A house is a house

One of the signs of a successful society is how well it cares for everyone, particularly people with disabilities.

The National Disability Insurance Scheme (NDIS) has been in full swing since 2020.  The NDIS funds Specialist Disability Accommodation (SDA) payments to help with the higher cost of specialist housing for many people with disabilities.URPS has been lucky enough to be involved in a range of SDA projects recently, working with registered NDIS providers such as Lifestyle Solutions and Territory Disability Services.

These houses typically have specialised floor plans that cater to the unique needs of individuals and their families.  This can include more easily accessible rooms and carers’ quarters.

Existing houses in established communities are often converted to specialised housing.  These houses are usually indiscernible from other houses in the streetscape.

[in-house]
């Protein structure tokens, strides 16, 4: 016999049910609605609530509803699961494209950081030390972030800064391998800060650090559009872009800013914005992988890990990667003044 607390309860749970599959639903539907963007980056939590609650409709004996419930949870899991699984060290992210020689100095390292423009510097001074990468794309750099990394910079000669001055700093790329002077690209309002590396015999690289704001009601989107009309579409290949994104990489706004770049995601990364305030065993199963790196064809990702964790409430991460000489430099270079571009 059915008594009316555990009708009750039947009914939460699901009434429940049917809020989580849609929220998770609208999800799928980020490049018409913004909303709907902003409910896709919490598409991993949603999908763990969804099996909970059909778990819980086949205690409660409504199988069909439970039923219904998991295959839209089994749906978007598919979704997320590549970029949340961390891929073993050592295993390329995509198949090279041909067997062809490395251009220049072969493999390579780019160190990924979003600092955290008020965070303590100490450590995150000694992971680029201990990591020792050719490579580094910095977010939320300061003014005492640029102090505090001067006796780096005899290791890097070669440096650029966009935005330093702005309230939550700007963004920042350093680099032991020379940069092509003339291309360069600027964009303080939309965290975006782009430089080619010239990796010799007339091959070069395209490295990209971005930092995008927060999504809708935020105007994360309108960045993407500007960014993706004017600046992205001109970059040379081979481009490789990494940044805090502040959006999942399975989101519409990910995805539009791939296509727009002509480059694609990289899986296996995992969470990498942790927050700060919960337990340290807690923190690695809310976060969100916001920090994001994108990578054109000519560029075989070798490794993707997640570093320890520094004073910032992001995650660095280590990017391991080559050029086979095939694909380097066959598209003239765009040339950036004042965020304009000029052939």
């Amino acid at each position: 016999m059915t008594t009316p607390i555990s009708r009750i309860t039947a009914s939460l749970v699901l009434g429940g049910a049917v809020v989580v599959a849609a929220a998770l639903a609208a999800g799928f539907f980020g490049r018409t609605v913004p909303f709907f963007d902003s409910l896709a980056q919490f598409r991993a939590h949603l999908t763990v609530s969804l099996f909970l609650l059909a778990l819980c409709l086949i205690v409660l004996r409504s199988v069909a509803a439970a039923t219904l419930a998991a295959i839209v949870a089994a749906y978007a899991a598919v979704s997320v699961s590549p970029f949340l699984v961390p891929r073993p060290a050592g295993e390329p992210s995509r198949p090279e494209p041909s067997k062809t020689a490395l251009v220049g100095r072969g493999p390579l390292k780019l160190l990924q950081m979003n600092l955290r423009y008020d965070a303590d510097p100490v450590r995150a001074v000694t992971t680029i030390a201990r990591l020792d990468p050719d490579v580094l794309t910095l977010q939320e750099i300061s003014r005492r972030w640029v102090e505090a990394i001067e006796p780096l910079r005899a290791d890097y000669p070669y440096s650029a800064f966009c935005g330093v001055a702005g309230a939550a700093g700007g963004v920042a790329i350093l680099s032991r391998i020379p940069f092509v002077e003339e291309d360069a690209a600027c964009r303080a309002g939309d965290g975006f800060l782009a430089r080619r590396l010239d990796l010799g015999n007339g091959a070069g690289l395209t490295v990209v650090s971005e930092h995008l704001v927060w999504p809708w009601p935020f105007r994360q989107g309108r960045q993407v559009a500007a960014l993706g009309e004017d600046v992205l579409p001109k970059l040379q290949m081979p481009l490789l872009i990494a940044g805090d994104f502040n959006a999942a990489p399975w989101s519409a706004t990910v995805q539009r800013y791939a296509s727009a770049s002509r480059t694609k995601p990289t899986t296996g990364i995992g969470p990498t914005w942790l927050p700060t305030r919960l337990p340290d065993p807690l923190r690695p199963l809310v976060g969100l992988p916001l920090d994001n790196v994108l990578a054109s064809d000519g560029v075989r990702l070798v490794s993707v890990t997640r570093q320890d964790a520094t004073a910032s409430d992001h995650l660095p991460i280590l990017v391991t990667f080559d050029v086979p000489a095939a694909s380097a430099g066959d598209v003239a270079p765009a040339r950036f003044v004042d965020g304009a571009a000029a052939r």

We have found that several Councils struggle to assess these SDA projects.  They consider that they don’t satisfy the definition of a “dwelling”, believing them not to be self-contained.  The provision of on-site parking and private open space can also be challenged.

While the Planning & Design Code can be praised for its recognition of Supported Accommodation as a desired land use, this definition is not always applicable to the nuanced design of SDA housing.

We think most SDA housing is simply a “dwelling” and there is no need for complex assessment.  Sure, they have some unique design elements but, in the end, a house is a house.

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